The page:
Former Democratic Lawmaker Accused of Violating Ethics Law


Potential ethics violations are piling up for Democrats in Augusta.

Earlier this week, Rep. Sheldon Hanington, R-Lincoln, submitted a letter to the Maine Ethics Commission calling for an investigation into former Rep. Adam Goode, D-Bangor, for illegal lobbying work he has engaged in during this legislative session.

Goode, who formerly served as chair of the Taxation Committee in the 127th Legislature, is accused of violating a law that prohibits former state legislators from serving as paid lobbyists for one year after their service ends. The statute, passed unanimously by the Maine Legislature and signed into law by Gov. Paul LePage, reads, “A person who has served as a legislator may not engage in activities that would require registration as a lobbyist or lobbyist associate for one year after that person’s term as a legislator ends.”

To be clear, the law actually prevents former legislators from engaging in lobbying activities in Maine for more than eight hours a calendar month after service in the legislature. However, in Goode’s case, he has been in Augusta daily since session started, sparking controversy over whether he is abiding by the new law.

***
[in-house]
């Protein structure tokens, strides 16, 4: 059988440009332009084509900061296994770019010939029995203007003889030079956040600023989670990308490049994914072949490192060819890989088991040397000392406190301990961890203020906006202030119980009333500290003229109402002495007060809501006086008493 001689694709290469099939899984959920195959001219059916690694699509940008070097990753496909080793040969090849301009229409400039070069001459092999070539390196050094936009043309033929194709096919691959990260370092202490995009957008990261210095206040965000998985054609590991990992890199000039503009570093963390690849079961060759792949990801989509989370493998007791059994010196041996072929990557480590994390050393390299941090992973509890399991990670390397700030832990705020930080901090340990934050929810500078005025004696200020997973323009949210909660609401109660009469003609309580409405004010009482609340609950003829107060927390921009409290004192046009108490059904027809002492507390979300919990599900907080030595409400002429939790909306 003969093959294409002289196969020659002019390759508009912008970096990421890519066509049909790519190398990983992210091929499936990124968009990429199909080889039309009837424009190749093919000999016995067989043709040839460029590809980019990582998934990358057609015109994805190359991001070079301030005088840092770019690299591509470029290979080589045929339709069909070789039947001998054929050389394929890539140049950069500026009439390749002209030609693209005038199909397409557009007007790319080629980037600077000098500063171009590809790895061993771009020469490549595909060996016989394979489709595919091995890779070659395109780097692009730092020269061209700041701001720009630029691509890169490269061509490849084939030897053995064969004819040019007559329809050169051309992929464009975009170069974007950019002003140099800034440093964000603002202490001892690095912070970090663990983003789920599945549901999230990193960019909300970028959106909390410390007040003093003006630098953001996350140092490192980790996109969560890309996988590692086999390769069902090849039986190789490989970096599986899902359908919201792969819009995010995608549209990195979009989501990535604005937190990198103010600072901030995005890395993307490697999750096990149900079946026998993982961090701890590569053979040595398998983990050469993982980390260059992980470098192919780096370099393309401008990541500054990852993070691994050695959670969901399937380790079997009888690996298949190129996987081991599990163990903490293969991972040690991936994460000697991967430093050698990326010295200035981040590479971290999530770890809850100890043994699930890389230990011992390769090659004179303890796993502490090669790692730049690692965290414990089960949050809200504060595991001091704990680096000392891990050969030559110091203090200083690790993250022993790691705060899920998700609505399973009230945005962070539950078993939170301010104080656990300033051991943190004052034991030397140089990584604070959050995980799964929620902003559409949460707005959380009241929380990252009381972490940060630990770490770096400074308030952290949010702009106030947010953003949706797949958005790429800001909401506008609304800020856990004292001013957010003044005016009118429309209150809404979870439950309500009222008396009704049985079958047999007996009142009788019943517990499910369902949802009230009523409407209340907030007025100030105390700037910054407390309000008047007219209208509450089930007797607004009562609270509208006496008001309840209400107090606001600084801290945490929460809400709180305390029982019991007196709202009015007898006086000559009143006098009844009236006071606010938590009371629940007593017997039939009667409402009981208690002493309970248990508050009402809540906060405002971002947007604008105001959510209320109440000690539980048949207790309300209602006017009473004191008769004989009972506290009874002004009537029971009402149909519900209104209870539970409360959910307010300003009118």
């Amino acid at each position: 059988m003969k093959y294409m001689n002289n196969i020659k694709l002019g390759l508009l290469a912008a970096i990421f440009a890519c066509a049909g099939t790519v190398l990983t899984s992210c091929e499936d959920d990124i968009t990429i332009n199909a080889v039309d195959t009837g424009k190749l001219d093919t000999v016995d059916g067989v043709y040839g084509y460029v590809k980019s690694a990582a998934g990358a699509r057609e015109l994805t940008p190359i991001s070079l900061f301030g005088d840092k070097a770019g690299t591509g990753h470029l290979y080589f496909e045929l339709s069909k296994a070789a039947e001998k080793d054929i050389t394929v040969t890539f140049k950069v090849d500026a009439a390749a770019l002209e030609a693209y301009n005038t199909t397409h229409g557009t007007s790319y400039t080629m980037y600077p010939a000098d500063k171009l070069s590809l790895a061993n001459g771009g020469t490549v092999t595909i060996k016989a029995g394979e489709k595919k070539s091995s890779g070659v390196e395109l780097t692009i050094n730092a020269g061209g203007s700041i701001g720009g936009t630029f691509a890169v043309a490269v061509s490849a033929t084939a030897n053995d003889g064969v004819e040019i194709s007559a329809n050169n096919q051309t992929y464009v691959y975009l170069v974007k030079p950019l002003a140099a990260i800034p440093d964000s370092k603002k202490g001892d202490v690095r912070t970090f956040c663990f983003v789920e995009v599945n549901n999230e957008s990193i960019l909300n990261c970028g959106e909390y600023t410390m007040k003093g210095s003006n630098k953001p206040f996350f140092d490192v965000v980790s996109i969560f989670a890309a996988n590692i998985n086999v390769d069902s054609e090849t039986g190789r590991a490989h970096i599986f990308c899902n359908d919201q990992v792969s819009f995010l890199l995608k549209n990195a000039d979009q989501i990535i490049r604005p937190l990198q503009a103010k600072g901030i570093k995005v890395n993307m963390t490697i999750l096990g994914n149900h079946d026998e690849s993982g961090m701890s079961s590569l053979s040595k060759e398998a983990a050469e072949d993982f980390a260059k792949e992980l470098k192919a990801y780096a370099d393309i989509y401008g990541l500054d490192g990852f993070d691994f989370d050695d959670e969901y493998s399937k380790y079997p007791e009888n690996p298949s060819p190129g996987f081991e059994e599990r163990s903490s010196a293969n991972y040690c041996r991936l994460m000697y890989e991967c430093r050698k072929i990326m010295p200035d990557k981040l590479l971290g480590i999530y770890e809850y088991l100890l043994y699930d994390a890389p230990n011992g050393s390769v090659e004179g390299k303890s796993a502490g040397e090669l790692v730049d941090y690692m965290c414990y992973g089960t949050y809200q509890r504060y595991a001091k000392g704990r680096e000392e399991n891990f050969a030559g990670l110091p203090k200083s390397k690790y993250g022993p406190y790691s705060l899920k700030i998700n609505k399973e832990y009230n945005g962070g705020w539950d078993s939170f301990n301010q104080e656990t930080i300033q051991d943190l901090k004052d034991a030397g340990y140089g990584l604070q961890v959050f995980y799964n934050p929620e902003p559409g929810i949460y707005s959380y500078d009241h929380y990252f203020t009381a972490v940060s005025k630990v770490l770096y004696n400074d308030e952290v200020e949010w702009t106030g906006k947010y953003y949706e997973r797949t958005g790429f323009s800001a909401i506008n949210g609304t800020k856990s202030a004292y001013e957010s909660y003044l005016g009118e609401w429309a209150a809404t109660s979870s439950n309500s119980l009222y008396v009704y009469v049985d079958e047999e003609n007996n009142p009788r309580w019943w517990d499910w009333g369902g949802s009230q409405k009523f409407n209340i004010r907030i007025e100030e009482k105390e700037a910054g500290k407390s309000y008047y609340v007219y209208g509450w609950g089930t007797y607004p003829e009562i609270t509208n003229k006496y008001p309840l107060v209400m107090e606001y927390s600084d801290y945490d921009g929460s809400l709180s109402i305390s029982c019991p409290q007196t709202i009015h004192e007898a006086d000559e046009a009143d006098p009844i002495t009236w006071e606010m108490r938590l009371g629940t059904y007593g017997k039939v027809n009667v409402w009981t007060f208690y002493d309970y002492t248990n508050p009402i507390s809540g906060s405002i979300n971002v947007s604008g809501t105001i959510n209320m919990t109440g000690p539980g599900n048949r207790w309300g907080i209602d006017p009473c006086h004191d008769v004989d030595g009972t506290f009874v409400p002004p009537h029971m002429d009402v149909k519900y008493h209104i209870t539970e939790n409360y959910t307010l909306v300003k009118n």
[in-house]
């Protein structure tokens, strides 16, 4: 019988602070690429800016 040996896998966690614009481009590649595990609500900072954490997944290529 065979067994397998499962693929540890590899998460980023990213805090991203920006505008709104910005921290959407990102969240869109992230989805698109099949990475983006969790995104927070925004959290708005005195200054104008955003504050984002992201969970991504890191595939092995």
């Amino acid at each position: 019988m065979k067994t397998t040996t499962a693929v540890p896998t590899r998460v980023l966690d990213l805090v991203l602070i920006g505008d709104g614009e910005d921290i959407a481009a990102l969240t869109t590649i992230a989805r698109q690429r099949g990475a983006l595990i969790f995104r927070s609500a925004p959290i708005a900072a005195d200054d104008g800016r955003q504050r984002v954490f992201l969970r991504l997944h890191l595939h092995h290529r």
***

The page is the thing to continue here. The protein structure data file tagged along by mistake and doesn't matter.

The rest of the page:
“We totally understand and support this law. I’m well under eight hours a month,” Goode told the Bangor Daily News. “I’ve documented all my time.”

However, Hanington’s letter claims that Goode has been lobbying in Augusta on behalf of his employer, the Maine AFL-CIO, throughout the current legislative session. Additionally, the letter alleges that Goode introduces himself at the State House as the “Legislative and Political Director” of the Maine AFL-CIO, has provided testimony on a flurry of bills in front of several different committees, and has told legislators that he’s “here to lobby.”

The Maine GOP responded to the accusations by calling on Speaker of the House Sara Gideon, D-Freeport, to “take action to protect the integrity of the Maine House of Representatives.” Gideon has not responded to the allegations against Goode and remains perched atop her partisan fencepost. Earlier this session, Gideon prevented an investigation into another Democratic lawmaker, Rep. Ryan Tipping of Orono, who was accused of having a conflict of interest after he accepted $9,000 in payments from a PAC backing Question 2 last November.

After receiving Hanington’s request, the Maine Ethics Commission has scheduled a public meeting of the agency’s five commissioners to review Goode’s case, which is slated for April 18. After the hearing, the ethics commission will determine whether Goode has violated the law and if further investigation into his lobbying practices is necessary.

If found in violation, Goode is subject to fines up to $1,000.


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